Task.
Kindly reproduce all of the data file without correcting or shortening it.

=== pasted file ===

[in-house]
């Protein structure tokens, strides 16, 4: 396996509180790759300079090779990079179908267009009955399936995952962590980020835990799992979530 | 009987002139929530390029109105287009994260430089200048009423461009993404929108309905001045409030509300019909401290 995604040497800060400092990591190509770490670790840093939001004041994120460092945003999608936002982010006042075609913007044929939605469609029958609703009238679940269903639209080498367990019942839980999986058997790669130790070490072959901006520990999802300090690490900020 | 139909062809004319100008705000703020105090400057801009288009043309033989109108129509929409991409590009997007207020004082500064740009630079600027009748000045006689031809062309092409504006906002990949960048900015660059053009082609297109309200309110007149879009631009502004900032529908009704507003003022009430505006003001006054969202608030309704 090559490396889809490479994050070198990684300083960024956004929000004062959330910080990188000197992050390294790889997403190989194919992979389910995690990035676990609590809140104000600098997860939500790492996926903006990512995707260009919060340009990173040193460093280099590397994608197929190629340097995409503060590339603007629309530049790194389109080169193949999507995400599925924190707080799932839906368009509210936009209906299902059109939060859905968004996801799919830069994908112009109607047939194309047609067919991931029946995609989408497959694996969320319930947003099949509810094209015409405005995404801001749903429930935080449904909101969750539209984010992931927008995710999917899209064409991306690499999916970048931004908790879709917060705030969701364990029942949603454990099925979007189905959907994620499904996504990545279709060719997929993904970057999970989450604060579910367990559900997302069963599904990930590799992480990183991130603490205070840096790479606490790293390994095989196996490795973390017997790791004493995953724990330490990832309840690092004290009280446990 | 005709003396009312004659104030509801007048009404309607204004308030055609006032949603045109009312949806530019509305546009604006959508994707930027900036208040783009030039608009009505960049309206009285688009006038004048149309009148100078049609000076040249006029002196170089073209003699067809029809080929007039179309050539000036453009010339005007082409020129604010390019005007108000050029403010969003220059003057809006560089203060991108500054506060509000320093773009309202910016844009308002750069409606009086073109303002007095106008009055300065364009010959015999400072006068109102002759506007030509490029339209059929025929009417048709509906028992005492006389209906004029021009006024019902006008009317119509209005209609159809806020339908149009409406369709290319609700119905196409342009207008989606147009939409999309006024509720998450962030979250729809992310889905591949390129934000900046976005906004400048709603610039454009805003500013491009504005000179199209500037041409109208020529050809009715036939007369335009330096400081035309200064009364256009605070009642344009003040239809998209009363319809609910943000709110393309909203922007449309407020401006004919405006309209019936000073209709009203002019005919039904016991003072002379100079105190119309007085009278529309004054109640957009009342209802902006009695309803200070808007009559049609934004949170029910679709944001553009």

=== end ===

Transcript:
[in-house]
């Protein structure tokens, strides 16, 4: 396996509180790759300079090779990079179908267009009955399936995952962590980020835990799992979530 | 009987002139929530390029109105287009994260430089200048009423461009993404929108309905001045409030509300019909401290 995604040497800060400092990591190509770490670790840093939001004041994120460092945003999608936002982010006042075609913007044929939605469609029958609703009238679940269903639209080498367990019942839980999986058997790669130790070490072959901006520990999802300090690490900020 | 139909062809004319100008705000703020105090400057801009288009043309033989109108129509929409991409590009997007207020004082500064740009630079600027009748000045006689031809062309092409504006906002990949960048900015660059053009082609297109309200309110007149879009631009502004900032529908009704507003003022009430505006003001006054969202608030309704 090559490396889809490479994050070198990684300083960024956004929000004062959330910080990188000197992050390294790889997403190989194919992979389910995690990035676990609590809140104000600098997860939500790492996926903006990512995707260009919060340009990173040193460093280099590397994608197929190629340097995409503060590339603007629309530049790194389109080169193949999507995400599925924190707080799932839906368009509210936009209906299902059109939060859905968004996801799919830069994908112009109607047939194309047609067919991931029946995609989408497959694996969320319930947003099949509810094209015409405005995404801001749903429930935080449904909101969750539209984010992931927008995710999917899209064409991306690499999916970048931004908790879709917060705030969701364990029942949603454990099925979007189905959907994620499904996504990545279709060719997929993904970057999970989450604060579910367990559900997302069963599904990930590799992480990183991130603490205070840096790479606490790293390994095989196996490795973390017997790791004493995953724990330490990832309840690092004290009280446990 | 005709003396009312004659104030509801007048009404309607204004308030055609006032949603045109009312949806530019509305546009604006959508994707930027900036208040783009030039608009009505960049309206009285688009006038004048149309009148100078049609000076040249006029002196170089073209003699067809029809080929007039179309050539000036453009010339005007082409020129604010390019005007108000050029403010969003220059003057809006560089203060991108500054506060509000320093773009309202910016844009308002750069409606009086073109303002007095106008009055300065364009010959015999400072006068109102002759506007030509490029339209059929025929009417048709509906028992005492006389209906004029021009006024019902006008009317119509209005209609159809806020339908149009409406369709290319609700119905196409342009207008989606147009939409999309006024509720998450962030979250729809992310889905591949390129934000900046976005906004400048709603610039454009805003500013491009504005000179199209500037041409109208020529050809009715036939007369335009330096400081035309200064009364256009605070009642344009003040239809998209009363319809609910943000709110393309909203922007449309407020401006004919405006309209019936000073209709009203002019005919039904016991003072002379100079105190119309007085009278529309004054109640957009009342209802902006009695309803200070808007009559049609934004949170029910679709944001553009």